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"The Ornamental Plumb Bob" A plumb bob isn't something you'd usually see on display to admire. The typically acorn-shaped weight is used behind the scenes, by the likes of carpenters, architects and artists, to note the verticality of a surface. It's rarely seen as a work of art in and of itself. Gary Schott begs to differ, though. The San Antonio metalsmith has a new series on display in the solo show "The Ornamental Plumb Bob" at the Houston Center for Contemporary Craft that asks you to admire the plumb bob for its aesthetic contributions. More than a dozen plumb-bob weights line the center's artist hall, suspended from the walls in between the artist studios. Historically, these weights have taken the form of anything from fruits and vegetables to nautical designs and the standard acorn. Schott favors the last, with weights that look like ice cream cones. They're painted bold colors and hang from decorative plaques of varying shapes, sizes and colors, like ornaments or earrings. Though they all serve the same purpose in the end, each one is unique. The cords the plumb bobs hang from also vary. Three weights in a row may hang at the same length, satisfyingly in sync, while others hang at different lengths, helping to highlight their differences. There's a rhythm and flow to the show, even if it's disrupted by the occasional door. The HCCC has a habit of exploring the functional versus the decorative purposes of items, and that doesn't get old. These tools are made with such precision and care, only to be used to make something else. But by giving plumb bobs their day in the sun, this exhibit lets you explore their simple beauty. Through July 27. 4848 Main, 713-529-4848. —MD

"Playback" When you first walk into Fresh Arts and survey the TV screens scattered around the darkened gallery, a quick glance might give you the impression that the screens are stuck on frames of couples embracing or kissing. But on closer inspection, it steadily becomes apparent that these are not frames but actors holding these poses, in all their awkward glory. This ingenious concept is part of Britt Ragsdale's "Duets" series. The Houston artist has her video work up at Fresh Arts in "Playback," a show curated by Paul Middendorf of galleryHOMELAND. In four screens, Ragsdale pulls inspiration from familiar scenes in classic films like An Affair to Remember and Giant — couples gazing longingly into each others' eyes, about to kiss, in a dramatic embrace. The videos are even in black and white, some softened to give them that dated, classic look. Ragsdale uses real couples to copy these poses — fleeting moments that the artist has stretched out into six, seven, eight, even 12 minutes. What's meant to be a romantic gesture soon becomes less than intimate, even pained, due to what Ragsdale describes as "intense scrutiny." This scrutiny reveals more about human relationships than any film trope can. During the extended shots, one couple rocks slightly back and forth, while another starts to pull slightly away. A man jokingly puckers his lips, while another swallows hard, his Adam's apple prominent. At the end of one video, a woman cracks her knuckles, as if relieved that the task at hand is over. Hand-holding is sweet and all, but everyone has his limits. Ragsdale scrutinizes another film trope in her "Run-Through" series. In The Chase, an actress runs towards the camera — so close you can see her smudged eye makeup — gasps dramatically, then calmly walks back to her starting point, only to do it all over again. It goes on like that for 20 minutes. The repetition makes the act funny, bizarre and ultimately meaningless, emphasizing how generic this familiar scene is. It's like a horror movie supercut, but more effective. There is a third video, called Don't Talk to Strangers — a two-and-a-half-minute piece that pulls from random archives with brief shots of things like couples dancing, a cat playing with a string and women getting their hair done. Though significantly busier than the others, it's not as engaging. It's worth it to invest your time in the others. You'll never look at classic films the same way again. Through July 12. 2101 Winter, 713-868-1839. —MD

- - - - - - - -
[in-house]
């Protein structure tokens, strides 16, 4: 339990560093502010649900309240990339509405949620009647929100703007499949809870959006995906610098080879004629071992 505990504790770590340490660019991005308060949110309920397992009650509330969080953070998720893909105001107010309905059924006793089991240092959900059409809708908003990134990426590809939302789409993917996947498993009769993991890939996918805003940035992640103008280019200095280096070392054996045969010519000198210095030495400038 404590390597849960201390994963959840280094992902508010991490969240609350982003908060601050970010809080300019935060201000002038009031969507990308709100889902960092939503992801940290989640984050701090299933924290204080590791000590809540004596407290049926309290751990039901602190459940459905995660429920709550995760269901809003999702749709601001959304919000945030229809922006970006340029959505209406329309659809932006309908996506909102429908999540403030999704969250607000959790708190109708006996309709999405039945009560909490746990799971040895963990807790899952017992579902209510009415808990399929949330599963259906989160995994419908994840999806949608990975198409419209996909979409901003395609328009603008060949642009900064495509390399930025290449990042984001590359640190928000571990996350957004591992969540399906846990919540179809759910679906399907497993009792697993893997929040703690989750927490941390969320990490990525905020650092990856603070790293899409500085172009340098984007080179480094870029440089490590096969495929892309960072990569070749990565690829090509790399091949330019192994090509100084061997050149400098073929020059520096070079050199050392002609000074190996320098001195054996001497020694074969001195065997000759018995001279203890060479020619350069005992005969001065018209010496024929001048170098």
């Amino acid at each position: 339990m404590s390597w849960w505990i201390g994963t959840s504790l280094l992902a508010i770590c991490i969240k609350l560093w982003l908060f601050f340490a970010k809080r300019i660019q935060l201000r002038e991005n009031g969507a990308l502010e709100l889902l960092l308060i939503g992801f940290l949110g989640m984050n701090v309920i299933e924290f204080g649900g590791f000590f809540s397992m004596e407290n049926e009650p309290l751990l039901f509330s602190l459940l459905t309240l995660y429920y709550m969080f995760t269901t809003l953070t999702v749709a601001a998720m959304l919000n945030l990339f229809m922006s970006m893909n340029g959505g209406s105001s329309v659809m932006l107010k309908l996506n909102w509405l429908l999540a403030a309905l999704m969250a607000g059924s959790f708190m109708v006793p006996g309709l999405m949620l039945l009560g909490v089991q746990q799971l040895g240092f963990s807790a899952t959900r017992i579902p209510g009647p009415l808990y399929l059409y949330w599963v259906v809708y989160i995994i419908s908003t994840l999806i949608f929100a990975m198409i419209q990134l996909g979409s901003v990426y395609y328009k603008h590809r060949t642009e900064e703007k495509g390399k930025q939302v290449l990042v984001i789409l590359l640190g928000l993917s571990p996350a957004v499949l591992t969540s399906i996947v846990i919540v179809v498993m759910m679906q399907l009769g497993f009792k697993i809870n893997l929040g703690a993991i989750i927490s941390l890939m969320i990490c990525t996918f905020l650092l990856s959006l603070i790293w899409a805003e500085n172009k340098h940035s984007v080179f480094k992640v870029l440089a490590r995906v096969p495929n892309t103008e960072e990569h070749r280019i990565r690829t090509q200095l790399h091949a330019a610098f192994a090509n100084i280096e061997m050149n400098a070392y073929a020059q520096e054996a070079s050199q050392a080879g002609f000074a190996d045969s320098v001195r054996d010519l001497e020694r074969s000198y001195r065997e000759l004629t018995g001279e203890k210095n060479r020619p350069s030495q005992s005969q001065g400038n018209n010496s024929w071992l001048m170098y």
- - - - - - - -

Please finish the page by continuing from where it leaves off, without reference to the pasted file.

"PRINTTX" By name alone, the Museum of Printing History may seem like the last place you'd find contemporary work in the print field. But among the permanent displays that chronicle the history of printing can be found impressive works that experiment with the form and subject matter. So it is with "PRINTTX," the first juried exhibition of contemporary Texas artists as part of PRINTHOUSTON 2013, a summer-long event celebrating both traditional and contemporary printmaking in the state. Peter S. Briggs, the Helen DeVitt Jones Curator of Art at the Museum of Texas Tech University, has pulled together 23 works of varying sizes and materials by 20 artists. Some of the more engaging pieces aren't what you'd think of when you consider prints. Ann Johnson's Sky's Nest is a sphere of intaglio and found objects suspended from the ceiling by a string. Inside this enclosed nest is, curiously, a faint, ghost-like image of a girl printed on feathers — it's obvious but at the same time unexpected. Orna Feinstein's The Fan is less mysterious. This sculptural wall piece consists of a blue and black monoprint on a plexi and metal part. The circular spots of color repeat the fan's shape over and over in circles themselves, making it all about the whirring motion of this geometric form. Among the more typical prints, Evan Leigh Rottet's photographic lithograph Trash? is a beautifully saturated piece that depicts a pile of garbage in great sepia tones, implying that these discarded items may still have value. Trash? indeed. Other prints have grander, more political implications. Jesus De La Rosa's lithograph Party Is Over is a bright pink piñata with bullets for ears and a look of what seems to be concern in its piñata eye. The small, bold print definitely catches your attention, but then keeps you as it makes a commentary on the "hidden nature of the US/Mexican war on illegal drugs," says the artist. There are plenty of these subtle details, including the button and shirt tag of Joëlle Verstraeten's cool blue monoprints, in a show that offers plenty to admire. Through September 14. 1324 W. Clay, 713-522-4652. —MD